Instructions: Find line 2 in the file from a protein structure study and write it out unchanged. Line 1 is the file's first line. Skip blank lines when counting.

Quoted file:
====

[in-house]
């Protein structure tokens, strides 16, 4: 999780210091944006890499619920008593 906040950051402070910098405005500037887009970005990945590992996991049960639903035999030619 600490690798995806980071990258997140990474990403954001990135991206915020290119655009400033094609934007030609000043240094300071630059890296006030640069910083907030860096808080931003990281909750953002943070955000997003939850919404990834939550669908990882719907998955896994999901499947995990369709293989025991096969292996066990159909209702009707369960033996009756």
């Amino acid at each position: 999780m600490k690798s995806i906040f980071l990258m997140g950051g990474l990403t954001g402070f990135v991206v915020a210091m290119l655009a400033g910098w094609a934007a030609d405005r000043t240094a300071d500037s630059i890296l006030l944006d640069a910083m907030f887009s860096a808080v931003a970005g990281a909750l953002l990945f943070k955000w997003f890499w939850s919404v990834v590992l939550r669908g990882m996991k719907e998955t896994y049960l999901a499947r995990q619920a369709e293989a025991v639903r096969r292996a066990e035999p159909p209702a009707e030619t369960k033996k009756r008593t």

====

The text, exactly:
């Protein structure tokens, strides 16, 4: 999780210091944006890499619920008593 906040950051402070910098405005500037887009970005990945590992996991049960639903035999030619 600490690798995806980071990258997140990474990403954001990135991206915020290119655009400033094609934007030609000043240094300071630059890296006030640069910083907030860096808080931003990281909750953002943070955000997003939850919404990834939550669908990882719907998955896994999901499947995990369709293989025991096969292996066990159909209702009707369960033996009756």